By the 1930s, U.S. Forest Service researchers and others were developing silvicultural practices that small landowners and farmers could use to grow productive forests even in the southeastern U.S., where land use had led to widespread depletion and degradation of natural resources.
Forest Service researchers established Farm Forestry demonstration plots where landowners could see research findings turned into action. “Demonstration stands were usually 40 acres, and were often called ‘Farm Forties,’” says Don Bragg, research forester at the Forest Service Southern Research Station Southern Pine Ecology and Management unit. “They were intended to show small landowners how to use good silvicultural practices to supplement their income.”
In 1934, Russell Reynolds became director of the newly opened Crossett Experimental Forest in Arkansas, and three years later he established the “Good” and “Poor” Farm Forestry demonstration plots. They earned their monikers “Good” and “Poor” because the Good Forty had almost twice the board foot volume as the Poor Forty. For 32 years, Reynolds carefully tended these stands with an uneven-aged harvesting approach that, in the Good Forty, involved annually cutting a volume roughly equal to the annual growth. In the Poor Forty, Reynolds initially cut only a fraction of the growth, so that the stand could recover to full stocking like the Good Forty. This only took 15 years to achieve, much quicker than Reynolds expected.
“Today, the Farm Forties are remarkably similar,” says Bragg. “This selection method has proved to be an effective tool to restore stands and improve the quality of forest products over time.” Reynolds also improved the quality of the remaining pines by cutting the trees that were lowest quality or least likely to survive.
Although the Good and Poor Forties have been well-documented over the decades, no formal studies of the age structure had been done. Bragg and Jim Guldin, project leader at the Southern Pine Ecology and Management unit, recently studied stand age patterns and identified silvicultural implications for a study published inthe journal Forest Science.
To determine the age of trees, researchers collected small cylinders of wood and counted the growth rings. It is very difficult to tell how old a tree is without counting rings. Small trees can be surprisingly old, and large trees can be surprisingly young. “On the Farm Forties, as on many uneven-aged sites, the relationship between pine age and trunk diameter is limited,” says Bragg. “We found that 25-year-old pines could have a diameter at breast height of anywhere from 4 to 15 inches.”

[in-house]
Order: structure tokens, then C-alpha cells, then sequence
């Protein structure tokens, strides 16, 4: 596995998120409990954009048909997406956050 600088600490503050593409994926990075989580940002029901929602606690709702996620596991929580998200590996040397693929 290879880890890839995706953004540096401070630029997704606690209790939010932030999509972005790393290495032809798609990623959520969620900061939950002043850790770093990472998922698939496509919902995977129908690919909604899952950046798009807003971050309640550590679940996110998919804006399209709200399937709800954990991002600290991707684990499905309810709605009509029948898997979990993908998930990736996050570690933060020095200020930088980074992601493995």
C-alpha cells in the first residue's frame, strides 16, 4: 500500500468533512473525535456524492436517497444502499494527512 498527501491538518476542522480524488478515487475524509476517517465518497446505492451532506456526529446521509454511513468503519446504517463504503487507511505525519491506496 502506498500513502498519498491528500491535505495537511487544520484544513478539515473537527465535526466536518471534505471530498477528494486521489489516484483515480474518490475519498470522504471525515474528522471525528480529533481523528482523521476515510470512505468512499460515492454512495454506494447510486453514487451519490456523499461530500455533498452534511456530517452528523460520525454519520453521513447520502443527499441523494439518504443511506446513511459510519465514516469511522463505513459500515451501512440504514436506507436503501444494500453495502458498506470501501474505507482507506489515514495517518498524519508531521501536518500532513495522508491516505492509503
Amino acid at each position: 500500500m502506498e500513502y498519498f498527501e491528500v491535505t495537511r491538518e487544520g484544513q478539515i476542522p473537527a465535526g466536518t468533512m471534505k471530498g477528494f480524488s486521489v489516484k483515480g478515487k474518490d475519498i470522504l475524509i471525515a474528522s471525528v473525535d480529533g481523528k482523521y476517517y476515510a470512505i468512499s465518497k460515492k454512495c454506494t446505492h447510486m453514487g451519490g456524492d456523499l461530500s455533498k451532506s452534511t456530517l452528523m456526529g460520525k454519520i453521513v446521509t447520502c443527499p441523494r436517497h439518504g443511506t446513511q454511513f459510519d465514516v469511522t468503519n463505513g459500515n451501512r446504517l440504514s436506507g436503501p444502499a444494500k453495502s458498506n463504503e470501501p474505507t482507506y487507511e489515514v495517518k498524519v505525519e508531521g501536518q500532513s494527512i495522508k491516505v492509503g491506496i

A number of the large overstory pines turned out to be more than 70 years old, even though that hadn’t been a specific management goal. “Old, slow-growing trees are often especially valuable producers of ecosystem services and wildlife habitat,” says Bragg. For example, federally endangered red-cockaded woodpeckers excavate nesting cavities in old pines that have been extensively decayed by red-heart fungus, a condition rarely found in young pines. “Uneven-aged management practices could be used to retain these trees without sacrificing much sawtimber yield,” says Bragg. “Conversely, stand productivity can be increased while retaining uneven-aged structure by removing slower growing pines.”
More than 90 percent of the trees now standing in the plots germinated after the Farm Forties were established. “That speaks to a very unusual attribute of such stands. They grow and develop much more quickly than uneven-aged stands found in other forest types, such as Ozark oak-hickory or northern hardwoods,” says Guldin. “That gives us opportunities to study how treatments affect stand development relatively quickly, which is always an advantage in silvicultural research.”
Foresters and landowners are cordially invited to visit these stands at an upcoming forestry field day at the Crossett Experimental Forest May 16-17, 2014.
For more information, email Don Bragg at firstname.lastname@example.org